Doctor of Philosophy (PhD)


College of Human Sciences and Education

Document Type



This research investigates the identity-based practices and experiences of English composition instructors who teach at community colleges and assesses the extent to which LGBTQ-inclusive pedagogical approaches are undertaken to meet the needs of sexual and gender minority students. The participant pool was comprised of community college instructors within the Louisiana Community and Technical College System (LCTCS) who have taught English composition courses within the past five years. This study aims to answer the following research questions: 1. In what ways and to what extent is identity-based instructional content incorporated in community college English composition courses? 2. In what ways and to what extent do community college English Composition instructors engage in LGBTQ-inclusive pedagogical approaches? To answer these questions, the researcher deployed an online survey to which twenty-eight participants completed. Additionally, seven eligible engaged in one-on-one interviews with the researcher. Following the traditions of exploratory research design, inductive research was conducted through a lens of narrative inquiry to examine the meaning-making processes undertaken in community college English Composition courses. The goals of this research were to attain the professors’ lived experiences and to examine best practices for the engagement and empowerment of LGBTQ community college students. Through the exploration of participants’ individual and collective experiences, this study identified two areas of focus, namely, LGBTQ visibility in assigned readings and writing prompts and sexual and gender minority-based professional development opportunities. This study aims to fill the gap in literature on English composition faculty experiences navigating classroom instruction of diverse learners with a focus on the LGBTQ student population.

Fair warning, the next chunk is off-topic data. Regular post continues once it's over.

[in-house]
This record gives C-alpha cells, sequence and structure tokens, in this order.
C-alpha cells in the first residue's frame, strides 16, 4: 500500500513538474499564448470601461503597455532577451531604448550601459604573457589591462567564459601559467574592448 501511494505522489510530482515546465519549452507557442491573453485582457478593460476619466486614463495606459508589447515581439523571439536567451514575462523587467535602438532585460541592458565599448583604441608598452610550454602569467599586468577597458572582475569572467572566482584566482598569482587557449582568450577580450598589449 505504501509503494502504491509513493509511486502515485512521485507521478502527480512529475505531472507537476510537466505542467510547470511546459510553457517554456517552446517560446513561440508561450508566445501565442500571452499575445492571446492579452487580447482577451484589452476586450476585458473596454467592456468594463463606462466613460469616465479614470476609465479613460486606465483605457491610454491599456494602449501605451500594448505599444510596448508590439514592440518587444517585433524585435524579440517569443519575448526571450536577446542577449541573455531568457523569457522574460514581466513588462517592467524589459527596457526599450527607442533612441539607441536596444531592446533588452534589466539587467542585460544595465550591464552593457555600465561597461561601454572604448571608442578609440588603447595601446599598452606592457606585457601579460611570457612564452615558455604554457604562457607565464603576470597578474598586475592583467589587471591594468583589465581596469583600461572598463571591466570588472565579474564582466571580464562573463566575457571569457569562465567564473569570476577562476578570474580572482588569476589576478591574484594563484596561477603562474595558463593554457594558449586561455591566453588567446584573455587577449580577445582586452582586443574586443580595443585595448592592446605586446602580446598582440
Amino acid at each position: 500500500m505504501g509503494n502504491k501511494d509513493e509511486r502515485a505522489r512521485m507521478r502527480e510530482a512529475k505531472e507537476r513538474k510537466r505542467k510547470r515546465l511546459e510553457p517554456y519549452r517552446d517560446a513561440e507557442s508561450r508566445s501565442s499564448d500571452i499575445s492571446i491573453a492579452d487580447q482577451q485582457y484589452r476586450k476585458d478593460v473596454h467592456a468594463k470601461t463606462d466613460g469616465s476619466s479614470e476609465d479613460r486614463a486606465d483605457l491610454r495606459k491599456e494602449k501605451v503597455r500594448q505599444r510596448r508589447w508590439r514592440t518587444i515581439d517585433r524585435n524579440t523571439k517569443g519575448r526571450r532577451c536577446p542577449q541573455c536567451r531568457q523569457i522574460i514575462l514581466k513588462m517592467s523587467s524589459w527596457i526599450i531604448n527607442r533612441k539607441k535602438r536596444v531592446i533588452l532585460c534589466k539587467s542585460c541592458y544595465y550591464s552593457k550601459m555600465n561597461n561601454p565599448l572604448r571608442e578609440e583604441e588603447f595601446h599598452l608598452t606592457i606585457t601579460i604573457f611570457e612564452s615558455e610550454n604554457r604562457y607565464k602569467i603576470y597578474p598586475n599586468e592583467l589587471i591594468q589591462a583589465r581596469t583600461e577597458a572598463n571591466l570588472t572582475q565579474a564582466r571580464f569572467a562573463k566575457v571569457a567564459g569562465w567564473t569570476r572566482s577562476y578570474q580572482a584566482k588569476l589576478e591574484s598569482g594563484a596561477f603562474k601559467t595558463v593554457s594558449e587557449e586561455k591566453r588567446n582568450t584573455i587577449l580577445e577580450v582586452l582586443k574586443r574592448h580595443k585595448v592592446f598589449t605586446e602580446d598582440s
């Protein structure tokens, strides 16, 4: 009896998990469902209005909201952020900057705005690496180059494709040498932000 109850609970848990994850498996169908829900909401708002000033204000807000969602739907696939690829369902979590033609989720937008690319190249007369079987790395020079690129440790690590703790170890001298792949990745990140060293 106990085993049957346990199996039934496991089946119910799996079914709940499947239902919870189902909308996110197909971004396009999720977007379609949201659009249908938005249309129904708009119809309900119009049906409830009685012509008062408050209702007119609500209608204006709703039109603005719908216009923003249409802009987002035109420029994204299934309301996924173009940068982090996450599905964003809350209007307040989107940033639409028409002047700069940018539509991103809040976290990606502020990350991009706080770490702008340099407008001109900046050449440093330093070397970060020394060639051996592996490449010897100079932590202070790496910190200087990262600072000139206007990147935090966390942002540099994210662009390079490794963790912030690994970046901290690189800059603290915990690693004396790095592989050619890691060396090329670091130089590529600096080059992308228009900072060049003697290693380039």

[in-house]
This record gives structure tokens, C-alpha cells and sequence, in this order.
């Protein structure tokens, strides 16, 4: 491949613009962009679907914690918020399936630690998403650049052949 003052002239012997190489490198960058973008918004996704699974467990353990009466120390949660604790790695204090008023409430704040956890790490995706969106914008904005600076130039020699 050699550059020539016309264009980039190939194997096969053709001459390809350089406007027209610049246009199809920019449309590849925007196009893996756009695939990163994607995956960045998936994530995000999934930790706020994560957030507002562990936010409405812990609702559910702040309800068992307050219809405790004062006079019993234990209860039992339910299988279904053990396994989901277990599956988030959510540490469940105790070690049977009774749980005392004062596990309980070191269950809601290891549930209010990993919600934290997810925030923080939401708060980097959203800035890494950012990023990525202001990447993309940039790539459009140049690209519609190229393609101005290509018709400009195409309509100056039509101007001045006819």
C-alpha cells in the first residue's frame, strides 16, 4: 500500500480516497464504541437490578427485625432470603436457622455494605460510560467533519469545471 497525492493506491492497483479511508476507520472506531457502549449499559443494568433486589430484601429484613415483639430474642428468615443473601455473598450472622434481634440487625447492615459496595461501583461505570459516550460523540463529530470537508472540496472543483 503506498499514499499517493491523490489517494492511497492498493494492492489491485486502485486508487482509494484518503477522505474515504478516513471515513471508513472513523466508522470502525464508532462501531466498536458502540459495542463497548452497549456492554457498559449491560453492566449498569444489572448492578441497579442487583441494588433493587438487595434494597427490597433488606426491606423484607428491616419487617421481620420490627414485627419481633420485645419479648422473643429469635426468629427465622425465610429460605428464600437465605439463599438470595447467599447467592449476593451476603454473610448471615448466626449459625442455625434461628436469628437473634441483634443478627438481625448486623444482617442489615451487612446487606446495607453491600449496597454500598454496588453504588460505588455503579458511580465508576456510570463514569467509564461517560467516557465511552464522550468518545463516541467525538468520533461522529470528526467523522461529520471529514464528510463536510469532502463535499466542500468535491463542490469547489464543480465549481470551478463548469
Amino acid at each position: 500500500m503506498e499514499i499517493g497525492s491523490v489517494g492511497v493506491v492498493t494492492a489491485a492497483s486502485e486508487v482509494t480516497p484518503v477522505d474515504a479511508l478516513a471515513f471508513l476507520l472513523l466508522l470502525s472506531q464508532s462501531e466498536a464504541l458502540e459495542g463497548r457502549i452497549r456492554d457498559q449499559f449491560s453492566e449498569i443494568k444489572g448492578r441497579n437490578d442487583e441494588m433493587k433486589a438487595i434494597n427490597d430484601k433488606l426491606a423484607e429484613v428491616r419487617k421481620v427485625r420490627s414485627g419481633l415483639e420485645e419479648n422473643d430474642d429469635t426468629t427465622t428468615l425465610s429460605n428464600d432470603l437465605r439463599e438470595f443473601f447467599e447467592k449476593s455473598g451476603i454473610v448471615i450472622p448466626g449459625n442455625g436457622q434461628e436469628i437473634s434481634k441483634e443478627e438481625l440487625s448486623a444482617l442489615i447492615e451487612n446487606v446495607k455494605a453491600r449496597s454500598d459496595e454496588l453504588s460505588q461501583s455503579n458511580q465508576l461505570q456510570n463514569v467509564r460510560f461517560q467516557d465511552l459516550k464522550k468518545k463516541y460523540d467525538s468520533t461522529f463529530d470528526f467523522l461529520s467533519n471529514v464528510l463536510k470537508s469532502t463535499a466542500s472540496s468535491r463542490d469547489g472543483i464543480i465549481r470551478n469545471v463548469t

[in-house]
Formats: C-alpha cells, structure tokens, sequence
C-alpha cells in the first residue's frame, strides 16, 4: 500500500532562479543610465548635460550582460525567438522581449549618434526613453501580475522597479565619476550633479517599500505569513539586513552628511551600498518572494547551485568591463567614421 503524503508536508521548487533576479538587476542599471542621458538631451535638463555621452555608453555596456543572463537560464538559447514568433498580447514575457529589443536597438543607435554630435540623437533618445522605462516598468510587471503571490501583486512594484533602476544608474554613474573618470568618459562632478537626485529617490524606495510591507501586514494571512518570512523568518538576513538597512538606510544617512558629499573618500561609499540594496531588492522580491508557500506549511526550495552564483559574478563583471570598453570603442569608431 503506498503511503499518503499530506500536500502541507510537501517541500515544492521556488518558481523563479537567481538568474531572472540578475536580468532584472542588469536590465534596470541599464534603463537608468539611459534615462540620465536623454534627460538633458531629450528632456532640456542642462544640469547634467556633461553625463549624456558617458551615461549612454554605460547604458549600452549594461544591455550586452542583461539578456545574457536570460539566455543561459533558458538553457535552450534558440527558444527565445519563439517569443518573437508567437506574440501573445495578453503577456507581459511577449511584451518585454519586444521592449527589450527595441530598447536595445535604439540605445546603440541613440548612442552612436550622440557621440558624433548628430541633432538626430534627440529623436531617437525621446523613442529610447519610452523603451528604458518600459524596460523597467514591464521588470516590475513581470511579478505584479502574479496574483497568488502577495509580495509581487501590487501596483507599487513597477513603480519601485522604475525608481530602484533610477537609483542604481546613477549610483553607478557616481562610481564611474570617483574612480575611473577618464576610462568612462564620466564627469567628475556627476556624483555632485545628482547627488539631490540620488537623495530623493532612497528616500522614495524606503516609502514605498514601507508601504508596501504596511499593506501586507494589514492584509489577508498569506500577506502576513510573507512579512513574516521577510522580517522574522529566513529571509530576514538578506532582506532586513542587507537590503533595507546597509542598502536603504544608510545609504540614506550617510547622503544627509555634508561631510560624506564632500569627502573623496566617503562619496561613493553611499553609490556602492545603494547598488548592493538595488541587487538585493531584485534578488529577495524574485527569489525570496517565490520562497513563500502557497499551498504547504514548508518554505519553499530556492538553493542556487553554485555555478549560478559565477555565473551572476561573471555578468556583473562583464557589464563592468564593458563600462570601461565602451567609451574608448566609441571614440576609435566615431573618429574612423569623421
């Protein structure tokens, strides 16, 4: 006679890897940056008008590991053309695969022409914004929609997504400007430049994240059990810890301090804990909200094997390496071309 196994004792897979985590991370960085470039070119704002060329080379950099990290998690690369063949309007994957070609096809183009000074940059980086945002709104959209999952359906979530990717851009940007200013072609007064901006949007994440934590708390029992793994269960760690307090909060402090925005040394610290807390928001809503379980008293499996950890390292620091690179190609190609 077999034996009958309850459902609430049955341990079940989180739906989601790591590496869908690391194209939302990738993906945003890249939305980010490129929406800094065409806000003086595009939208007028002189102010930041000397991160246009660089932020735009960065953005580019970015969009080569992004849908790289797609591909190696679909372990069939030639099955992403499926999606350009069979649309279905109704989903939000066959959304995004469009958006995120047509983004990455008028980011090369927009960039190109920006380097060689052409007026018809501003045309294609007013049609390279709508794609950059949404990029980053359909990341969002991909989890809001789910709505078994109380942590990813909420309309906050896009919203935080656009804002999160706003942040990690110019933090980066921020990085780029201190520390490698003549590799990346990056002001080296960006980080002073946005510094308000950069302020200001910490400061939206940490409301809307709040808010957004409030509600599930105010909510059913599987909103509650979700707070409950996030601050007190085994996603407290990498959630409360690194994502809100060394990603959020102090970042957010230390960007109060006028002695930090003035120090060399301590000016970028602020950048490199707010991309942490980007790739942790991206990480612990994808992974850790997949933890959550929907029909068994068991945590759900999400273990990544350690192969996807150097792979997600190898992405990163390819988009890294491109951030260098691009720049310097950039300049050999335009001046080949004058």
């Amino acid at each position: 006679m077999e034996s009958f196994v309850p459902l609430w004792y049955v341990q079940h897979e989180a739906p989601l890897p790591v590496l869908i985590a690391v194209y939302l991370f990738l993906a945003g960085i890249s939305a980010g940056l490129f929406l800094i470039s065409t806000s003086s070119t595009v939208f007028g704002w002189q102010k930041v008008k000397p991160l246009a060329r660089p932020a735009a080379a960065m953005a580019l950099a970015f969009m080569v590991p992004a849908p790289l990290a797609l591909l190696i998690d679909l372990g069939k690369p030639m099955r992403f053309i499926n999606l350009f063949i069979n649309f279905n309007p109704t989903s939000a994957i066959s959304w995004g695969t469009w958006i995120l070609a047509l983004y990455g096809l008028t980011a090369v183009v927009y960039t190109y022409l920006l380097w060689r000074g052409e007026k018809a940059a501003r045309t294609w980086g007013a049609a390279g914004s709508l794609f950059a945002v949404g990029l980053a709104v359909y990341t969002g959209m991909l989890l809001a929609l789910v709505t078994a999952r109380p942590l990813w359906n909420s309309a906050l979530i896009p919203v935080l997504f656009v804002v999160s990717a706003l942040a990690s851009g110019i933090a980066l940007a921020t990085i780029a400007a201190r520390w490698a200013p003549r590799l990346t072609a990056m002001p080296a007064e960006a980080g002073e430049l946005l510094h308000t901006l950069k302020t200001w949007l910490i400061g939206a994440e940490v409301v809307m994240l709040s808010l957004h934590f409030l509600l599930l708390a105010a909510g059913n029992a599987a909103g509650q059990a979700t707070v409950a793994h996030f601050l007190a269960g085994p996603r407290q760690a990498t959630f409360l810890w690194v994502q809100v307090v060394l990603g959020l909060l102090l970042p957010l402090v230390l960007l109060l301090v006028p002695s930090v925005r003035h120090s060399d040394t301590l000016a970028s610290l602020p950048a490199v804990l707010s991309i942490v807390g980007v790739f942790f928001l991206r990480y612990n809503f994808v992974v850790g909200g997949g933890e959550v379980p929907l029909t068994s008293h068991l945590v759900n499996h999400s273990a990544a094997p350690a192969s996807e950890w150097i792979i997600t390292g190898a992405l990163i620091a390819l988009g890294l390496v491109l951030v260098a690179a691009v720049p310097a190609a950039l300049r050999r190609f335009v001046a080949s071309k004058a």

Committee Chair

Bach, Jacqueline